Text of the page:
Just a weekly bit of fun whereby I can natter about any culinary ‘inventions’, successes and disasters in the kitchen.
… I spend most of Saturday jotting down ingredients I can make meals with. I don’t like planning meals each day, but I like to know I can put meals together. I was ‘planning’ to cook roast beef because I wanted the leftovers (hot roast beef and caramelised onion sandwich for a weekday lunch anyone?!) but then Andy Murray happened, so our support of him playing tennis trumped going shopping. C picked up a couple of things from the local shop for Sunday brunch but other than that it was challenge time for me. After a short struggle with the freezer I was presented with some pork chops. “Pork chops it is then.” I thought. The only appropriate veg left was potatoes, so I made mashed potatoes, frozen petits pois (I know these crop up a lot, but they are one of the only veg that is BETTER frozen!), roasted whole apples, boxed stuffing, and gravy. I would have liked to fry off an onion with the chops but being quite thin, I concentrated on keeping the chops edible. Not bad for a meal that wasn’t planned!
… we still hadn’t been shopping but I wasn’t fazed by this. I always feel if I have an onion I can produce a meal. The fact that I have quite a stock of dry goods helps too! Anyway, a solitary pork chop remained from Sunday. I had instant noodles with seasoning packet in the cupboard, so I decided to make a pork/noodle broth. After sautéing an onion till translucent I added the seasoning sachet half a veg stock cube, a pinch of 5spice and one and a half times more water than the noodles needed. I let that cook and infuse for a while before adding some sliced red and yellow pepper. Just before serving I added the thinly sliced pork and finally the noodles.
… C did a little shopping which brought forth more challenges. Asparagus. I’ve not had much practical experience of this veg, but my theory experience is pretty good due to the 453676856647 cookery programmes I’ve watched! I had a quick squizz on the interweb and noticed a recipe for penne with pancetta, asparagus, & cherry tomatoes. THIS was an idea I could work with. I had fusilli and Parma ham already, and we bought cherry tomatoes because they were on offer. I cooked the fusilli whilst roasting chopped (large pieces after snapping off woody bit) asparagus and Parma ham in the oven with a little olive oil and ground black pepper. After ten minutes ish (when Parma ham was crisp) I added halved tomatoes and roasted for another five minutes before adding in the cooked pasta and some basil. So simple! I’m not a fan of pasta but I will cook this again. Thanks BBC Good Food Website for the original recipe.
… I knew I had a shedload of potatoes to use. So when C shopped I asked him to get a shedload of eggs. Because? Tortilla Española, or Spanish Omelette. Not the effort that Brits put together to use up the contents of the fridge. I’m talking a proper, authentic Tortilla con cebolla. You may be surprised to learn that I got the original recipe from a Brit; the legend that is the late and much missed Keith Floyd, who learned dishes from other countries by going to the country and watching them being cooked. He also lived in Spain. I’ve eaten tortilla in Spain. This is more than a match. I don’t follow the recipe fully, but for good reason… my pan is probably a different size to your pan which would make a huge difference. After the labour of love which is making the tortilla I served it with a bagged salad (what! I spent all afternoon making a flipping tortilla!) of mixed leaves and beetroot with homemade vinaigrette. And we had leftovers! If you want my ‘put together’ for the tortilla it’s here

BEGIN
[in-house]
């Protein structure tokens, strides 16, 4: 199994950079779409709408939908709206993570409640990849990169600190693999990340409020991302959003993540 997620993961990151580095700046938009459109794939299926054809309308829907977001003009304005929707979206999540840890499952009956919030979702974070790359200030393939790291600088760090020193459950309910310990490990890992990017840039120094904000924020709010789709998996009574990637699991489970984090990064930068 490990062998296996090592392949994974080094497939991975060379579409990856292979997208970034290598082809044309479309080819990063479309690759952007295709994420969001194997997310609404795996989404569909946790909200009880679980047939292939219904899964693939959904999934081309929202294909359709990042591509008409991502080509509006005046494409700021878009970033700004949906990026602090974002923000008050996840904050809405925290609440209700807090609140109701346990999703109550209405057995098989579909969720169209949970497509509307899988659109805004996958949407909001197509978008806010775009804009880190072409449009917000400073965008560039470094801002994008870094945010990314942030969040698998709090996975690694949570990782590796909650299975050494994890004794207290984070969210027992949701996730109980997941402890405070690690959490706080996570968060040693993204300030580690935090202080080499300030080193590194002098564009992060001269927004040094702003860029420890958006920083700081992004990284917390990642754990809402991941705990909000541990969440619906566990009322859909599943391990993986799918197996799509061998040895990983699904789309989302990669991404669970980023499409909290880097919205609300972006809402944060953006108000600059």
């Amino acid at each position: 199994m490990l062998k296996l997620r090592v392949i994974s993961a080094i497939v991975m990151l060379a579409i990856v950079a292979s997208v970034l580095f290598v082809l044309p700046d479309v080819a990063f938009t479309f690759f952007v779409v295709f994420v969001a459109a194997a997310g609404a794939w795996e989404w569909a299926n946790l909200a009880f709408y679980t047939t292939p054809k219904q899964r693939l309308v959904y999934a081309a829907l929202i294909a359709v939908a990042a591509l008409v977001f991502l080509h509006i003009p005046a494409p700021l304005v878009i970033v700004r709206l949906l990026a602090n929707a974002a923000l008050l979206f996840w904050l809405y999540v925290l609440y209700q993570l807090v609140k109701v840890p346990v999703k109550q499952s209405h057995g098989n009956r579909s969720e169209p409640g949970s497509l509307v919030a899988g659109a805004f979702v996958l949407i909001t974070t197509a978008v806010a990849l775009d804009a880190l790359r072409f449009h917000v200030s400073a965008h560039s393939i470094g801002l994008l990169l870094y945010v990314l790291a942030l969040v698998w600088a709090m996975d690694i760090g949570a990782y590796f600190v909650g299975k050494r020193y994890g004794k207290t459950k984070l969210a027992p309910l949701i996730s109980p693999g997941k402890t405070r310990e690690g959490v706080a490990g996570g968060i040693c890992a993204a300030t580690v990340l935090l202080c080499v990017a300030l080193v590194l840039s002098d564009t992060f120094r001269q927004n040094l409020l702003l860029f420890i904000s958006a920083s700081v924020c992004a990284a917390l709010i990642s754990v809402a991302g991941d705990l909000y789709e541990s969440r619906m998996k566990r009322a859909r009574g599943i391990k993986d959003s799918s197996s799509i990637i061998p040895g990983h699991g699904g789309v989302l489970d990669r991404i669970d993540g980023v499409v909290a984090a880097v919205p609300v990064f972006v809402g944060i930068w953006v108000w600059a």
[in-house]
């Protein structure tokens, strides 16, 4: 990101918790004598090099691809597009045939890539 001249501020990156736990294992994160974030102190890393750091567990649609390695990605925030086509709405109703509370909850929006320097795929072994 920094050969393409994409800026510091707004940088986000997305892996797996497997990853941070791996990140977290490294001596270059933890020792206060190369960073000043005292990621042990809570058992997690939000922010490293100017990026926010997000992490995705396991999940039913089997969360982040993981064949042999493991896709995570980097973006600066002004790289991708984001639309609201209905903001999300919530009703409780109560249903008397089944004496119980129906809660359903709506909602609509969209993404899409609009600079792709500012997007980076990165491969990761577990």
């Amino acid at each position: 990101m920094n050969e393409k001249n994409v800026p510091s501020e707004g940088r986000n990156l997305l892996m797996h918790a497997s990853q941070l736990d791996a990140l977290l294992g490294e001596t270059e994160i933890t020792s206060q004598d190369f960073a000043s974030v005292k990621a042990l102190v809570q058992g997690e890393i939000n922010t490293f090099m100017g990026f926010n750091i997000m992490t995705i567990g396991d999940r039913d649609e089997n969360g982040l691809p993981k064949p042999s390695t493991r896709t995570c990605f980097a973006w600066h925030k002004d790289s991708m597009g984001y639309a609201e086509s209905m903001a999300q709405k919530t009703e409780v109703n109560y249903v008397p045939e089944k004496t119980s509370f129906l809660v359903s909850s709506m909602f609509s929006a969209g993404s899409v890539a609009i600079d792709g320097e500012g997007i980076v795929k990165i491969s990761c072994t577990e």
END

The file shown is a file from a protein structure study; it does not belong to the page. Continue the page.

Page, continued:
… C bought some rib-eye steak. The pieces were mahoosive. We planned to eat them on Saturday, but I needed to think of Thursday. We hatched a plan, the leftover tortilla (there were 2 eighths left as WedJ polished off 3 eighths, and C ate 2 yesterday), some salad with romaine lettuce, and a little steak that we cut from the two bigger pieces. I marinated the steak in red wine, garlic and chilli for a while, hard fried it then sliced thinly. A little really did go a long way!
… I did a little experimenting but mostly just lots of cooking. Lamb leg steak was on offer at our supermarket, so I wanted to make a Lamb Methi curry. This is my absolute favourite ‘made with raw ingredients’ curry. It’s rich, dark, and flavoursome. The experimental side was the pakoras I made and the naan bread I attempted for C. The pakoras are so simple it’s mind boggling! I julienned carrot, added sliced onion, and some finely sliced spring greens. I then added panch phora (whole spice mix, left whole), salt, gram flour and a little water before mixing together and frying. That’s it. Amazing eh?!
The experimental recipe for the naan didn’t have yeast. I will persevere with yeast based recipes and only use this recipe if I need to make a pair of flip-flops. Along with the main curry I made a Bombay aloo side, but with new potatoes. I threw in some turmeric, garam masala and salt, and a sliced jalapeño because I had some. I had tried the end of the jalapeño raw to check the heat, there was barely any so I sliced it and added it to the potatoes, seeds and all. When we tucked in to this Indian style feast the Bombay aloo almost blew our socks off. This is a first for me, being fooled by a chilli. Well played, señor Jalapeño. The recipe I didn’t quite follow for the Lamb Methi is here.
… you know I avoid cooking, so I cooked. Granted it was rib-eye steak marinated in garlic, parsley and dried red chilli, and salad, served with tiger baton, but I hope my gold star is in the post!